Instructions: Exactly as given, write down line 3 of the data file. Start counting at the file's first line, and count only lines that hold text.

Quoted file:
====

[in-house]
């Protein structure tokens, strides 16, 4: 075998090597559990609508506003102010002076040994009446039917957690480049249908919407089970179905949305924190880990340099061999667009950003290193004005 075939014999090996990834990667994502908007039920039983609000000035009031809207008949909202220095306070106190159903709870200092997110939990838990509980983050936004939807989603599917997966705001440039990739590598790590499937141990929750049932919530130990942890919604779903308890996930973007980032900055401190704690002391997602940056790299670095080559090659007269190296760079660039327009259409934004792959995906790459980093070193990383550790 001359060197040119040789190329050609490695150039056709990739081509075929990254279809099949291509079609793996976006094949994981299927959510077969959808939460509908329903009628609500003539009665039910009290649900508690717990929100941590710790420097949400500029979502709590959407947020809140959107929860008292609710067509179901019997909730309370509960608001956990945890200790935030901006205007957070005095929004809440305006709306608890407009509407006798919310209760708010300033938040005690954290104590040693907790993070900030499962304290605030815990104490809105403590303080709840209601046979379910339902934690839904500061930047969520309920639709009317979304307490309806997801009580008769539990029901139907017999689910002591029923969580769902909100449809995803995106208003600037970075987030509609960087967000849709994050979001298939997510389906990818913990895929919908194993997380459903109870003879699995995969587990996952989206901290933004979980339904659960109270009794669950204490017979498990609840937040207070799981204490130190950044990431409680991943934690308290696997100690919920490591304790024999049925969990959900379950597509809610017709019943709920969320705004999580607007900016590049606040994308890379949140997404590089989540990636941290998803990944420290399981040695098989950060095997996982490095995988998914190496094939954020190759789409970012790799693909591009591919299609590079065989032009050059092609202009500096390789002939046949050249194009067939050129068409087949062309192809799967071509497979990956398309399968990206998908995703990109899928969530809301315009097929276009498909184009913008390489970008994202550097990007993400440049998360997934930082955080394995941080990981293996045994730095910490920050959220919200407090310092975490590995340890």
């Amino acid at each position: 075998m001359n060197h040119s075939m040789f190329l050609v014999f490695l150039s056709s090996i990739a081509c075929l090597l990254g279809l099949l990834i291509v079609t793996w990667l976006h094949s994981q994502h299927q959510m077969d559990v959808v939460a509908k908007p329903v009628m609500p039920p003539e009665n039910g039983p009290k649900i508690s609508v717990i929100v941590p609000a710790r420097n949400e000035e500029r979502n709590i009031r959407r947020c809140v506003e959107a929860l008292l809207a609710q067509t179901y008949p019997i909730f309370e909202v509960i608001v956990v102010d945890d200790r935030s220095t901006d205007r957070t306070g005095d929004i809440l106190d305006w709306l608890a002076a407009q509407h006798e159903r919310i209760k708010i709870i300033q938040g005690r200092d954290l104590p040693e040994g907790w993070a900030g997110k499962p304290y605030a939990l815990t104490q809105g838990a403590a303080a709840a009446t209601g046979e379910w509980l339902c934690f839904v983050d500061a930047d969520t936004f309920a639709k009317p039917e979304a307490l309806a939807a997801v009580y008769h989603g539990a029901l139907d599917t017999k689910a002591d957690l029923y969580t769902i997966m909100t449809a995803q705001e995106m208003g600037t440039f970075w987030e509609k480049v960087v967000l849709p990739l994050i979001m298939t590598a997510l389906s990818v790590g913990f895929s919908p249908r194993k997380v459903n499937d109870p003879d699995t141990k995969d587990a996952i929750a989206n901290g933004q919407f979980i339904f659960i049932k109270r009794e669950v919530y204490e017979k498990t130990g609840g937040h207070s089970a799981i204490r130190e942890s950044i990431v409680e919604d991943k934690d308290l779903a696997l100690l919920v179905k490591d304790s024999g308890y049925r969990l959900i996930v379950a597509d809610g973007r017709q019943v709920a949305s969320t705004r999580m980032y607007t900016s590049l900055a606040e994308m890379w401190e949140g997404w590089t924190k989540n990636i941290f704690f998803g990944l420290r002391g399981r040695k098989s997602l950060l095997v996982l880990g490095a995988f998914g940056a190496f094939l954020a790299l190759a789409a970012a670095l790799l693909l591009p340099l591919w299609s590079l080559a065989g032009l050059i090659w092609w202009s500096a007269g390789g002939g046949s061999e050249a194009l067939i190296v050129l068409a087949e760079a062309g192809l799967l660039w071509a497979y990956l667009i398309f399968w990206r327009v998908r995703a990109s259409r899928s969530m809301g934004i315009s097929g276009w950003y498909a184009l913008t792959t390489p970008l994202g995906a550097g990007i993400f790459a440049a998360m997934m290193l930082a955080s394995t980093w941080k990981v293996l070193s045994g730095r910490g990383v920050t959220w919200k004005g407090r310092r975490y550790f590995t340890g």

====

């Amino acid at each position: 075998m001359n060197h040119s075939m040789f190329l050609v014999f490695l150039s056709s090996i990739a081509c075929l090597l990254g279809l099949l990834i291509v079609t793996w990667l976006h094949s994981q994502h299927q959510m077969d559990v959808v939460a509908k908007p329903v009628m609500p039920p003539e009665n039910g039983p009290k649900i508690s609508v717990i929100v941590p609000a710790r420097n949400e000035e500029r979502n709590i009031r959407r947020c809140v506003e959107a929860l008292l809207a609710q067509t179901y008949p019997i909730f309370e909202v509960i608001v956990v102010d945890d200790r935030s220095t901006d205007r957070t306070g005095d929004i809440l106190d305006w709306l608890a002076a407009q509407h006798e159903r919310i209760k708010i709870i300033q938040g005690r200092d954290l104590p040693e040994g907790w993070a900030g997110k499962p304290y605030a939990l815990t104490q809105g838990a403590a303080a709840a009446t209601g046979e379910w509980l339902c934690f839904v983050d500061a930047d969520t936004f309920a639709k009317p039917e979304a307490l309806a939807a997801v009580y008769h989603g539990a029901l139907d599917t017999k689910a002591d957690l029923y969580t769902i997966m909100t449809a995803q705001e995106m208003g600037t440039f970075w987030e509609k480049v960087v967000l849709p990739l994050i979001m298939t590598a997510l389906s990818v790590g913990f895929s919908p249908r194993k997380v459903n499937d109870p003879d699995t141990k995969d587990a996952i929750a989206n901290g933004q919407f979980i339904f659960i049932k109270r009794e669950v919530y204490e017979k498990t130990g609840g937040h207070s089970a799981i204490r130190e942890s950044i990431v409680e919604d991943k934690d308290l779903a696997l100690l919920v179905k490591d304790s024999g308890y049925r969990l959900i996930v379950a597509d809610g973007r017709q019943v709920a949305s969320t705004r999580m980032y607007t900016s590049l900055a606040e994308m890379w401190e949140g997404w590089t924190k989540n990636i941290f704690f998803g990944l420290r002391g399981r040695k098989s997602l950060l095997v996982l880990g490095a995988f998914g940056a190496f094939l954020a790299l190759a789409a970012a670095l790799l693909l591009p340099l591919w299609s590079l080559a065989g032009l050059i090659w092609w202009s500096a007269g390789g002939g046949s061999e050249a194009l067939i190296v050129l068409a087949e760079a062309g192809l799967l660039w071509a497979y990956l667009i398309f399968w990206r327009v998908r995703a990109s259409r899928s969530m809301g934004i315009s097929g276009w950003y498909a184009l913008t792959t390489p970008l994202g995906a550097g990007i993400f790459a440049a998360m997934m290193l930082a955080s394995t980093w941080k990981v293996l070193s045994g730095r910490g990383v920050t959220w919200k004005g407090r310092r975490y550790f590995t340890g």